But there are two places these survival instincts may lead you astray. The first is during the fight itself. Tunnel vision and auditory exclusion may focus you on the threat you’ve perceived, and you may literally be unable to perceive the accomplice lurking out of sight until it’s too late. It’s not that you aren’t aware of what’s going on. To the contrary, you’re hyper-aware, and your brain is trying to manage the flood of sensory information the best it can. But sometimes the only way it can keep up is to delete information it thinks is extraneous. And sometimes it’s wrong. This is why cops and soldiers train (and you should train, too) to consciously “break out” of tunnel vision and force yourself to scan for additional threats.

The other place the altered perceptions of our brain’s stress reactions lead us into trouble is when it comes to dealing with law enforcement. Unfortunately, in the adrenaline-fueled survival mental state, we’re extremely unlikely to be able to accurately answer questions like “how long?” or “how many?” or “how far?” To the police officers,used to dealing with bad guys who are, in fact, guilty of committing crimes, these inconsistencies look a lot like deliberate deception, and good people have ended up needlessly arrested and tried as a result.

This is why Mas, and other experts, strongly encourages that armed citizens involved in defensive encounters refrain from making a detailed statement or answering questions about specifics until at least 24 – and preferably more like 72 – hours has elapsed from the time of the incident. It seems that as time passes, and as the adrenaline cocktail fades from our system, our memories become clearer and less tangled, and details of time, space and sequence can be communicated clearly and accurately.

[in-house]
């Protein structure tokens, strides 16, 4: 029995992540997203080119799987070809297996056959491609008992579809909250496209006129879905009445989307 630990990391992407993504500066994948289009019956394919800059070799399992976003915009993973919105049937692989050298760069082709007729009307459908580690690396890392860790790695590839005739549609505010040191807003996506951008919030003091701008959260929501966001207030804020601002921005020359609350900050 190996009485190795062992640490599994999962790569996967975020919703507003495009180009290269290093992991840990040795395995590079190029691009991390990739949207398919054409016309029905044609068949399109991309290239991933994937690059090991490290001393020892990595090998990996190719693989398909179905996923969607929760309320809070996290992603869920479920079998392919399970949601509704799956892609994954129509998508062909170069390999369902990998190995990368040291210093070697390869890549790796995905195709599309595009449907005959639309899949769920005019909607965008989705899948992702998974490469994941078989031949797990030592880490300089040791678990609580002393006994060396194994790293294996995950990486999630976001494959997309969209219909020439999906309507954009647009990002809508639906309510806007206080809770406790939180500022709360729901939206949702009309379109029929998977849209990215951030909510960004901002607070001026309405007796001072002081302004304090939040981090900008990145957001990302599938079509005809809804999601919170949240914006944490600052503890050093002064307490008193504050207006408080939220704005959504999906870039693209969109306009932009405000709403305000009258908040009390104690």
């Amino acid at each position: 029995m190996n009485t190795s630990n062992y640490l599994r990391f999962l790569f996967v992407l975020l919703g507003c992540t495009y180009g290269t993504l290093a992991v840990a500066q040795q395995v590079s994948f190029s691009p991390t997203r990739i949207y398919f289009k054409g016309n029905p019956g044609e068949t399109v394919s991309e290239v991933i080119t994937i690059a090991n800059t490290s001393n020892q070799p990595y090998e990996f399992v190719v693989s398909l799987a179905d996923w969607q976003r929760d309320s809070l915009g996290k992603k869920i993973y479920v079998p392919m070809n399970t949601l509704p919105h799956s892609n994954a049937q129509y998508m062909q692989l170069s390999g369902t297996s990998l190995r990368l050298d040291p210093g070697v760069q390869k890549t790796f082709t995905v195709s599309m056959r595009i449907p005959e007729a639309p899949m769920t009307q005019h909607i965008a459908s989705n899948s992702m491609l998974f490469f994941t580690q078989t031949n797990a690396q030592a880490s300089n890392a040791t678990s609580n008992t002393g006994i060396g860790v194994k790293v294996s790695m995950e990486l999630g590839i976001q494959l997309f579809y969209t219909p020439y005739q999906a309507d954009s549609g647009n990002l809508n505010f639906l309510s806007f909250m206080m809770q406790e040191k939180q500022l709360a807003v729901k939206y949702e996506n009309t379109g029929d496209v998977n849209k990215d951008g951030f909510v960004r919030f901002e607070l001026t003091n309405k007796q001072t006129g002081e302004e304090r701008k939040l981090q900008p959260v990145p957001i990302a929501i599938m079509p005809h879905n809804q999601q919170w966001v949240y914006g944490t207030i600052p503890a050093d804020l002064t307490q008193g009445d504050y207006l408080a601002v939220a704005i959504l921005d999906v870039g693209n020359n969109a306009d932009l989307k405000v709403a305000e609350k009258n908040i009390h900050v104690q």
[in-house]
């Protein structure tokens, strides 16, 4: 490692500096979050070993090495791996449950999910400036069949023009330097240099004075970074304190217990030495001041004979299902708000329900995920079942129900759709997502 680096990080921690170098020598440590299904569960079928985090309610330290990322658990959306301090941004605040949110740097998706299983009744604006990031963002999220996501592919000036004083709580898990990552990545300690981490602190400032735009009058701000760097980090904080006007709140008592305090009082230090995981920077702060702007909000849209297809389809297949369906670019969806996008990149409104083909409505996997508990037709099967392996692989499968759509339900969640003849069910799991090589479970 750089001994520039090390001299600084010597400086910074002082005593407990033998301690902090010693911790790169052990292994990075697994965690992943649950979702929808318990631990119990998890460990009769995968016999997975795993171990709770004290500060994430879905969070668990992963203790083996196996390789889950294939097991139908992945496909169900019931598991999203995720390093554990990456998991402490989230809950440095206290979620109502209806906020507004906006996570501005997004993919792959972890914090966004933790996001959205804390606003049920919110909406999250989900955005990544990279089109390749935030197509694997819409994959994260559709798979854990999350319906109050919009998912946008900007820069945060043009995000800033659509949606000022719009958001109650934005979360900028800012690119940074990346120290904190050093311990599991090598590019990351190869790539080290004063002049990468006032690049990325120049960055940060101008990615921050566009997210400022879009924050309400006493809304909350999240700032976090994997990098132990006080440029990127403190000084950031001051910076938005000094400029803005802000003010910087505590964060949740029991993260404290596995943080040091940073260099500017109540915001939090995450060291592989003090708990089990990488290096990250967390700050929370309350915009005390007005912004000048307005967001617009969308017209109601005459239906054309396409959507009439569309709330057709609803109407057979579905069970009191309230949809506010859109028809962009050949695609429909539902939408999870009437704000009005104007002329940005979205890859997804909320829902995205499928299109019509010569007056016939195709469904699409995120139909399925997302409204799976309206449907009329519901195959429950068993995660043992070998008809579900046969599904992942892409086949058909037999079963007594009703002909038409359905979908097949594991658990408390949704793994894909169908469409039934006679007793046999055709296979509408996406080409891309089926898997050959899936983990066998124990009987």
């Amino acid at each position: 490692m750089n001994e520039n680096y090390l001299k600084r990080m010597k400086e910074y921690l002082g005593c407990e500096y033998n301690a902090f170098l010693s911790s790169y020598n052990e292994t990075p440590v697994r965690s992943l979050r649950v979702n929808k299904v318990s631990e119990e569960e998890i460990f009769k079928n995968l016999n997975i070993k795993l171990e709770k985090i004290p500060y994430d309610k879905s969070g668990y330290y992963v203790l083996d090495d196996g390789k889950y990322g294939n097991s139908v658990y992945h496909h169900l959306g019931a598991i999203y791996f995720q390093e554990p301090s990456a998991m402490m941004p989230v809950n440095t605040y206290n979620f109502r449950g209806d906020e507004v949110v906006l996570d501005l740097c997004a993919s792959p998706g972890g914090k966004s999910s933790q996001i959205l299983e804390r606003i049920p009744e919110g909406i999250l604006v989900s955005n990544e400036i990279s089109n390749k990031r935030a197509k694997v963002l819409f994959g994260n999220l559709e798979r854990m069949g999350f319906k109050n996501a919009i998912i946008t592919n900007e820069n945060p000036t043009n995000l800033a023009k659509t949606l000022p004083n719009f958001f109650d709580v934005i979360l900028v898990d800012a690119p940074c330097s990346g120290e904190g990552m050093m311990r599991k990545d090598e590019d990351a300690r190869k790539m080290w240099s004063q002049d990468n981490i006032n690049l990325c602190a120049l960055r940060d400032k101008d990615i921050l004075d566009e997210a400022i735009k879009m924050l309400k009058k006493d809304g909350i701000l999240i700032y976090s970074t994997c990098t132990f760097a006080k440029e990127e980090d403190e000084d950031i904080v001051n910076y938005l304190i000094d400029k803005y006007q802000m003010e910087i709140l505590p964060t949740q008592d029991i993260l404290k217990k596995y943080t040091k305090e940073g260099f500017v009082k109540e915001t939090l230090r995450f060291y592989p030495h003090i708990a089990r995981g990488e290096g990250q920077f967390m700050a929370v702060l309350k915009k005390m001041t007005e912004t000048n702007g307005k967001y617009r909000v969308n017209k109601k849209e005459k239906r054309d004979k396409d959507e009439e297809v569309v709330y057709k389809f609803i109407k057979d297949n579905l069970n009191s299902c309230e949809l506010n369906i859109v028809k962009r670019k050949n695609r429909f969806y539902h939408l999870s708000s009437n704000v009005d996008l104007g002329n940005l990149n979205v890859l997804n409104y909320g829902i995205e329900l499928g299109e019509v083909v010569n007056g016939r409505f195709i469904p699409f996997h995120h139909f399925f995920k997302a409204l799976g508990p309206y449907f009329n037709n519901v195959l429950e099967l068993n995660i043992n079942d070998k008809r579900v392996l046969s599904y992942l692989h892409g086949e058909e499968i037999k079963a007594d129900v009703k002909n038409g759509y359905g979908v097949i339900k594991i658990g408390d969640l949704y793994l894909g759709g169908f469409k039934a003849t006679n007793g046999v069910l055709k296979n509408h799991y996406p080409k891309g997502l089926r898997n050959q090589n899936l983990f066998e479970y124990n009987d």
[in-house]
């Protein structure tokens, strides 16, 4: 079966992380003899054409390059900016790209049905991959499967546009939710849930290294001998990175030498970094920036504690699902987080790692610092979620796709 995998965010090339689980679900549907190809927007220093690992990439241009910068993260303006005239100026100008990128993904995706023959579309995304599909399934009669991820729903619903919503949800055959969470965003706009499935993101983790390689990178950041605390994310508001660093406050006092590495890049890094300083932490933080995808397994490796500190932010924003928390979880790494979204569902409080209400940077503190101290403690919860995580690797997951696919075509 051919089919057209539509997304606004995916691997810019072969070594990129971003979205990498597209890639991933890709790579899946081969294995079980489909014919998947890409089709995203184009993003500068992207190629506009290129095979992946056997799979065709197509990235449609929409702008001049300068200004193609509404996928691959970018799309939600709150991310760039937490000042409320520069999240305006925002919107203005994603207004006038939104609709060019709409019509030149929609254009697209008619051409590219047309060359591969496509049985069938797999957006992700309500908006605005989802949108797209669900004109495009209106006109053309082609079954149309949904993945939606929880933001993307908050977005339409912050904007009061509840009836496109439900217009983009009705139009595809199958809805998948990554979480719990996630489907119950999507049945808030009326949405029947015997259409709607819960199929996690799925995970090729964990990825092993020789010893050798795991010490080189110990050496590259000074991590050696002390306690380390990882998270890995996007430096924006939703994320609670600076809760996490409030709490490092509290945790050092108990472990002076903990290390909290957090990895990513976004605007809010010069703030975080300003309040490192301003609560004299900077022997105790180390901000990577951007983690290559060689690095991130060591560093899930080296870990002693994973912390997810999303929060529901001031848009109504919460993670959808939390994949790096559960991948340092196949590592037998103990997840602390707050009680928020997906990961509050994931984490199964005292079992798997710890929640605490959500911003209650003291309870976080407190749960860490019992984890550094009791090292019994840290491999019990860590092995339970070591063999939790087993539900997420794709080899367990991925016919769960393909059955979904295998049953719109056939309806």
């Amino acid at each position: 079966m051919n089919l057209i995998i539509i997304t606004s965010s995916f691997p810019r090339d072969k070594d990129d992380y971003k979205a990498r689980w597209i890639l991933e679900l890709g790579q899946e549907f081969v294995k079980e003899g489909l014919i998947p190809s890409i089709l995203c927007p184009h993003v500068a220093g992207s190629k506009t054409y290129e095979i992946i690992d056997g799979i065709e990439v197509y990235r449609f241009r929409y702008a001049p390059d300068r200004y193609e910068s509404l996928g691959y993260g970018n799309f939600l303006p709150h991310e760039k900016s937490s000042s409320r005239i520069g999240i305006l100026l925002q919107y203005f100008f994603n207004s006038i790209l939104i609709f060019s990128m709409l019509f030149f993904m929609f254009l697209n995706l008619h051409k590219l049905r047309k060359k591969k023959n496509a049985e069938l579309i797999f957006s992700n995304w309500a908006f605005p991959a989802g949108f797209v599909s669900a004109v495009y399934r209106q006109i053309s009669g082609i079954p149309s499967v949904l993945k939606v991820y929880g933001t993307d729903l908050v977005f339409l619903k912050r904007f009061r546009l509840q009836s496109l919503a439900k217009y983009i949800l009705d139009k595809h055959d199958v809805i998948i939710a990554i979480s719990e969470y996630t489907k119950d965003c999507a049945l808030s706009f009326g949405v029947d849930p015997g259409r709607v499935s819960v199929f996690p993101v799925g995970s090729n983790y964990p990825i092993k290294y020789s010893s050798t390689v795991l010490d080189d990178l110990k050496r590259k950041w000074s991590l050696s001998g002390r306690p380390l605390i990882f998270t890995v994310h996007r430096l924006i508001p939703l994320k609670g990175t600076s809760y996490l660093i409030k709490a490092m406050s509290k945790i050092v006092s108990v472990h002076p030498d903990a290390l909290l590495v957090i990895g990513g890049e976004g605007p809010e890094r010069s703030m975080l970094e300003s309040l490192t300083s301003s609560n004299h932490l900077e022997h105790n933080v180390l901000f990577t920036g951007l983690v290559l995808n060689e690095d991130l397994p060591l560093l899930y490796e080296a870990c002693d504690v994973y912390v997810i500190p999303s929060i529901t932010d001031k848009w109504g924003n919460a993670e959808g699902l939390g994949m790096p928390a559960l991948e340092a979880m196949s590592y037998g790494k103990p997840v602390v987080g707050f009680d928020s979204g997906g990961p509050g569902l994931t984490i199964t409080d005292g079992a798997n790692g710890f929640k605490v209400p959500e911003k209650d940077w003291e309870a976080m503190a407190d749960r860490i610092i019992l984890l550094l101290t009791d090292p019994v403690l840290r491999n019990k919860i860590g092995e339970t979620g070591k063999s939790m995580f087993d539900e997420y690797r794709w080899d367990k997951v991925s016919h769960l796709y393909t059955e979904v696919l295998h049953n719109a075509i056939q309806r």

That’s not to say you should “shut up and say nothing” to the police after a defensive encounter. I’ve written before about what to say, and why to say it, after a self-defense encounter. But while you’re still in the immediate aftermath of the incident, when your perceptions are still muddled, you simply cannot be a good witness. The simple fact is that, in the immediate aftermath of a stressful or traumatic situation, you cannot possibly be a good, or accurate witness.

The situation I described at the beginning of this post bore that lesson out for me. As the hours passed and the endorphin high faded, my brain was able to make sense of the panicked misperceptions of my survival response. How far I’d fallen, how long it took to land, the sequence of actions I was able to take in that few seconds, all became clearer. But had you asked me about them immediately following my fall, I doubt my responses would have been coherent.